BH: In a way. The difference between OddParents and Phantom is that every half hour of OddParents has two eleven-minute stories and Phantom is one long, 22-minute story. Also, I see it as the four-fingered world of Fairly OddParents and the five-fingered world of Danny Phantom. It’s a little more realistic show. OddParents is joke-joke-joke-joke-joke but this is joke-action sequence-joke. In a way, it’s an easier show to make, believe it or not. Not easy, but easier.

AMO: Who’s doing the animation?

BH: An overseas studio called Rough Draft is doing it and they’re great. They’re like the top studio in Korea. And we do all the pre-production here [in Burbank].

AMO: How is the animation different from Fairly OddParents?

BH: Danny Phantom has more of a noir kind of look, more of a brooding kind of feel. It’s not dark by any means, but it’s a lot more realistic in a way. In OddParents we’ll have a bedpost and the little knob will float above it, things like that. But Danny Phantom is a lot more three-dimensional.

AMO: Do you have any celebrity voices lined up?

BH: We have tons of celebrities on Danny Phantom. All the celebrities play a ghost. Like the Batman show back in the ’60s where every celebrity played a villain, I want everyone in Hollywood to play a ghost eventually. Right now we have Patricia Heaton from Everybody Loves Raymond. She plays an evil lunch lady. We also have Matthew St. Patrick from Six Feet Under playing a hunter ghost called Skulker; Peter MacNicol from Ally McBeal is a nerd ghost from the ’50s; Peri Gilpin from Frasier is a harem girl ghost; Martin Mull (Teamo Supremo) plays Danny’s arch enemy Vlad Plasmius and Freddie Rodriguez from Six Feet Under plays the mayor of Danny’s town.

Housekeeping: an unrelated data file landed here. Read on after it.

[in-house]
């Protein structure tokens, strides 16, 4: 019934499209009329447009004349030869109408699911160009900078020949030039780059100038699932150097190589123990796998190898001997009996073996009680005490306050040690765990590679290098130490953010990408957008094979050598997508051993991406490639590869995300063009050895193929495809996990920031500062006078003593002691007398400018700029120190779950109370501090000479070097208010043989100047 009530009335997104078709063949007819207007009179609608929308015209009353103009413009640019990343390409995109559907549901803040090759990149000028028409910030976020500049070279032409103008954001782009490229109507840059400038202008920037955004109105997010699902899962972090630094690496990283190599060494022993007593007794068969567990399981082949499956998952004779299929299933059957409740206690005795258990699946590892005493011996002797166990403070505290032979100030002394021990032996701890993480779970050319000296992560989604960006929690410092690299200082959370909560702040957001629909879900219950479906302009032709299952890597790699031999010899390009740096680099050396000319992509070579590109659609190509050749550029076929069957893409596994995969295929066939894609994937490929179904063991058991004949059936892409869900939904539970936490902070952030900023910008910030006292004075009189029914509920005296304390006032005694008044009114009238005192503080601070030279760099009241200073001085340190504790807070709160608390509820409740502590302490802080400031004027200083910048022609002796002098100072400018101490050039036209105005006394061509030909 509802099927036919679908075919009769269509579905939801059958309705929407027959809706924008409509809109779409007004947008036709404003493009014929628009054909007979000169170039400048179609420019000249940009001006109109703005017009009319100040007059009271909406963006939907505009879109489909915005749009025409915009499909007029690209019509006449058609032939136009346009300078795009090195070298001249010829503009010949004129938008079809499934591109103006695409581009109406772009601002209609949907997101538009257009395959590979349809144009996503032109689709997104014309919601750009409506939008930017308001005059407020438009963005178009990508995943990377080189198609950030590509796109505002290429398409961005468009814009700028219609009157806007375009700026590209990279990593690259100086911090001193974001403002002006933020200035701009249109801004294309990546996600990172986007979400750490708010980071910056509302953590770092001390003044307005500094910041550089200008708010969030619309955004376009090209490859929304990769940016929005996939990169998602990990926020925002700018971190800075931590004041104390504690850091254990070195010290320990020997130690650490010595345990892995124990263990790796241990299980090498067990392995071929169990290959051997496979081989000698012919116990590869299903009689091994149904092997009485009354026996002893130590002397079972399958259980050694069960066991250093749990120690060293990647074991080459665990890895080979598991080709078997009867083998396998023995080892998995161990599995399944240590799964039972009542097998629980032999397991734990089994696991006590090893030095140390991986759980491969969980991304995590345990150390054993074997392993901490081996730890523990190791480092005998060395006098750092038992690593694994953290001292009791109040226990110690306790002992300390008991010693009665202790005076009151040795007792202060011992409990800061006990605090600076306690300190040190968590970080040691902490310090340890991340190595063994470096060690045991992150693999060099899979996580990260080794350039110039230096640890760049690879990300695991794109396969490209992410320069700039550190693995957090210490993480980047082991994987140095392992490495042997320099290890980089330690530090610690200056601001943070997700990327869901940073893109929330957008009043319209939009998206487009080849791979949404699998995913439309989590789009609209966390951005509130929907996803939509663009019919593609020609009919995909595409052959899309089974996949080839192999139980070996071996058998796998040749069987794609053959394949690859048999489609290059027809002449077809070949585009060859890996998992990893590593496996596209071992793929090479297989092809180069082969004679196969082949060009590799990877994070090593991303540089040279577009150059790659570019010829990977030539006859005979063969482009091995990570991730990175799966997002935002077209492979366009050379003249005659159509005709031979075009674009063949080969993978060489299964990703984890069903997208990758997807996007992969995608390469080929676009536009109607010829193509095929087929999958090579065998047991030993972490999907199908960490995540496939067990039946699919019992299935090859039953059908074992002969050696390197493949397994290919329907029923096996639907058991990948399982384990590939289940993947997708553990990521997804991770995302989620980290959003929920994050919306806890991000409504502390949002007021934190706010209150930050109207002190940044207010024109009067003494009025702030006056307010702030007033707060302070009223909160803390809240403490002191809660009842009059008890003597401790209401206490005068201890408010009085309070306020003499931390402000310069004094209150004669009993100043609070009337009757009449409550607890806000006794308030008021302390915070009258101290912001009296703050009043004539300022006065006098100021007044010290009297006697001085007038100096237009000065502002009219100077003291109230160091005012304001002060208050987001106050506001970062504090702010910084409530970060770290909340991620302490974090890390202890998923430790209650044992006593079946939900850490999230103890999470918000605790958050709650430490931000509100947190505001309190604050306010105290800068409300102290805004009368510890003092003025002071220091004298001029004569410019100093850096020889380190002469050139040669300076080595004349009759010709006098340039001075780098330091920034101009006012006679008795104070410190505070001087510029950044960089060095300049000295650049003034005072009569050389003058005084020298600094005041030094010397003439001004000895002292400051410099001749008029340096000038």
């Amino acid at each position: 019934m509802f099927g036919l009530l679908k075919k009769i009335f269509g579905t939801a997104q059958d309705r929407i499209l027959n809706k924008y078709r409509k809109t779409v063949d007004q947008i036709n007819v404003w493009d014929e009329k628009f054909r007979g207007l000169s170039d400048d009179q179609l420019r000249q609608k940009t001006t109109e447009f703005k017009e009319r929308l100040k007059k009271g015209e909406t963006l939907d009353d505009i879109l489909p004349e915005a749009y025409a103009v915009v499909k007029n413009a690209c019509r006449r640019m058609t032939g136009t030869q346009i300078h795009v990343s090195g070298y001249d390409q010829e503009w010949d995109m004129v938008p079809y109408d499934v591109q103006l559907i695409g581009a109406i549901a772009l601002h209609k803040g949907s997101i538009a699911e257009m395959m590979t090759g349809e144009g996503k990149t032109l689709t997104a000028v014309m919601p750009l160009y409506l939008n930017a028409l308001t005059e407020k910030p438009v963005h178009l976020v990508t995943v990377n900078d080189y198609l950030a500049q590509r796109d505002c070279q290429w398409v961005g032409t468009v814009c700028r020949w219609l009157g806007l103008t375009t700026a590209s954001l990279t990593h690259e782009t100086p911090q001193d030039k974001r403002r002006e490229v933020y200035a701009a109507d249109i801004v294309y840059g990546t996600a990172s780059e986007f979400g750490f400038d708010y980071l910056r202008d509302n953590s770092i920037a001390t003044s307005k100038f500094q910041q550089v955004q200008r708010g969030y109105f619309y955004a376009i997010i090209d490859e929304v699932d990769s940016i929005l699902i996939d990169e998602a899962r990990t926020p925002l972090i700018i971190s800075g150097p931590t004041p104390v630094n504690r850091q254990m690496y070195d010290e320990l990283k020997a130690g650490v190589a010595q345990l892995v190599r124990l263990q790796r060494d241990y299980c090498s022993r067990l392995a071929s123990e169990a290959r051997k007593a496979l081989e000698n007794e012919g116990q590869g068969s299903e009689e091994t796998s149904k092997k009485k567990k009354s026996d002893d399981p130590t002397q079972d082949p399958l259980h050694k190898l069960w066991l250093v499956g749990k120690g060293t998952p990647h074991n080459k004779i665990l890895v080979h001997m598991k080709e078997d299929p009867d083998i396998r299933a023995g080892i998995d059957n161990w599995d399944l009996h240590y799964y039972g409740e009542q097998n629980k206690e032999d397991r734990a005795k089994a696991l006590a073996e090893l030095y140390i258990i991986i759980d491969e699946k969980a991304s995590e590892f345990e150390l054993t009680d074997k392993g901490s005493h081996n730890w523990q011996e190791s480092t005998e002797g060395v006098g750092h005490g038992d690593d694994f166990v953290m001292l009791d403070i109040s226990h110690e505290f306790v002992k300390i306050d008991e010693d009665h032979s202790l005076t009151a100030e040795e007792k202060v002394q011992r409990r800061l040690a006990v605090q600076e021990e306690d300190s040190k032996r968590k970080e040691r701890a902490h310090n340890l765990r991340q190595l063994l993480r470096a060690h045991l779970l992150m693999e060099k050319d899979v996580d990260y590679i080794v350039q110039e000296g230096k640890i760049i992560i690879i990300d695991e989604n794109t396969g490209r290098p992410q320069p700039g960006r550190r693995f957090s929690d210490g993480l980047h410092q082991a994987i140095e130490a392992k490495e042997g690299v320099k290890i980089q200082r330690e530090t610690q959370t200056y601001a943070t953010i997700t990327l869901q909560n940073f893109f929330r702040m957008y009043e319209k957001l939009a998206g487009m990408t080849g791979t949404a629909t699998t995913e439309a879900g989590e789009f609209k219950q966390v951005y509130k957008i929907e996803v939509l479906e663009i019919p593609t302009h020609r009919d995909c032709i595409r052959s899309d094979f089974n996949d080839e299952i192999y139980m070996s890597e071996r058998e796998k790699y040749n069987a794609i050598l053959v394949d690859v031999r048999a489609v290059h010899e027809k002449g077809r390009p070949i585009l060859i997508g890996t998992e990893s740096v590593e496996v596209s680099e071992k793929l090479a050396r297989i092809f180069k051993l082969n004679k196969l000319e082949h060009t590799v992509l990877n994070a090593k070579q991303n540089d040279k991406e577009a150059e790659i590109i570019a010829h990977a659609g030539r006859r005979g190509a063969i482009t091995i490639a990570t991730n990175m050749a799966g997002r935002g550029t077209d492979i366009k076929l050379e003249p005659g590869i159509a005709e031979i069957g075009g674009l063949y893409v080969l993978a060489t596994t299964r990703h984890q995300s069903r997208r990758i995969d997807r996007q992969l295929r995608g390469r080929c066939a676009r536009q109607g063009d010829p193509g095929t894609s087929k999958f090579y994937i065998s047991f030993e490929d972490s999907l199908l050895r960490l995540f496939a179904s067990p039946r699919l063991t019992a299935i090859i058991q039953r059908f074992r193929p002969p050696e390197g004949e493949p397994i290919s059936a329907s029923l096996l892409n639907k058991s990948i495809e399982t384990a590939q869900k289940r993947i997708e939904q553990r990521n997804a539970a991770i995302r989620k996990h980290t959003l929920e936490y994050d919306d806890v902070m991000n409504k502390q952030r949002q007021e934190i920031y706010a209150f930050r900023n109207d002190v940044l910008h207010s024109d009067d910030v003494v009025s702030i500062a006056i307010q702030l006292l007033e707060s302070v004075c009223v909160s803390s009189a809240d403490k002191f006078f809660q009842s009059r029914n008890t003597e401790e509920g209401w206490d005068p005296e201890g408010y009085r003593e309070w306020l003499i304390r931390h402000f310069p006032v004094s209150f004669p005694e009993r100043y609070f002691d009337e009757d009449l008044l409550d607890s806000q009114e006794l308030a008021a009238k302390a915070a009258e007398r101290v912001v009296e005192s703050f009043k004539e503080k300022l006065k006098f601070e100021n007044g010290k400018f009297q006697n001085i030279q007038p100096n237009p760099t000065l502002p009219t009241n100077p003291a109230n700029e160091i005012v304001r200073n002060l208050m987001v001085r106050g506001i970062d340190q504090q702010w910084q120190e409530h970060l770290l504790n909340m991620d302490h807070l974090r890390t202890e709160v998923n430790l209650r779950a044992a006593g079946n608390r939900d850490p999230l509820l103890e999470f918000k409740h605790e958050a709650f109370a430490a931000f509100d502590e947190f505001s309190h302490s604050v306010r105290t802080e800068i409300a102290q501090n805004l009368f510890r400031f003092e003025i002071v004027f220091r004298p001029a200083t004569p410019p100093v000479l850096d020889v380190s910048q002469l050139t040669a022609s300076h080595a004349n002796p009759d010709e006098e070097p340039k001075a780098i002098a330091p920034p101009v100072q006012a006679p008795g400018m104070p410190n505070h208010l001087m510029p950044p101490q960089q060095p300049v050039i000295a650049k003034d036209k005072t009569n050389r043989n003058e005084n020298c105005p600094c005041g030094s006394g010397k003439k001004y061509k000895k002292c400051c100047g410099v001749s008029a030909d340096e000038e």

AMO: How involved in the show are you?

BH: I’m pretty much hands-on with everything, 100% involved. I’m involved with story, storyboarding, character design–I have an unbelievable staff of artists but I have approval on everything. I’m really, really involved with the timing and the writing. That’s where’s I’m really hands-on.

AMO: And you’re still in production on OddParents?

BH: Yeah, in fact we’re wrapping up our 70th episode at the end of this year. We’re stopping at 70 for a while because there are a lot of episodes the network hasn’t aired yet, and we’ve got a bunch of specials coming up. We’re also writing a script for a feature film. So there’s definitely a lot of FOP in the future.

AMO: When do you hope to have the feature out?

BH: I’m hoping to have it out late 2005 or early 2006, but nothing’s been cemented at all.

AMO: What are some of the major considerations in bringing a TV show to the big screen?

BH: First of all there’s story. It’s a much, much bigger story. People have come to expect a big comedic feast when they watch OddParents– you’re just serving dinner for a lot more people. Also, with a movie we get to have a lot more big set pieces, and we can do a lot more with CG and make it more grandiose.

AMO: What can you tell us about the script?

BH: I can’t really tell you too much. It will introduce some new characters. That’s about all I’m going to say. It will definitely be Fairly OddParents amped up to 90 miles an hour.

Nickelodeon has ordered 20 half-hour installments of Danny Phantom, which airs Fridays at 8:30 p.m. Read more of Hartman’s insights on the series in the April issue of Animation Magazine.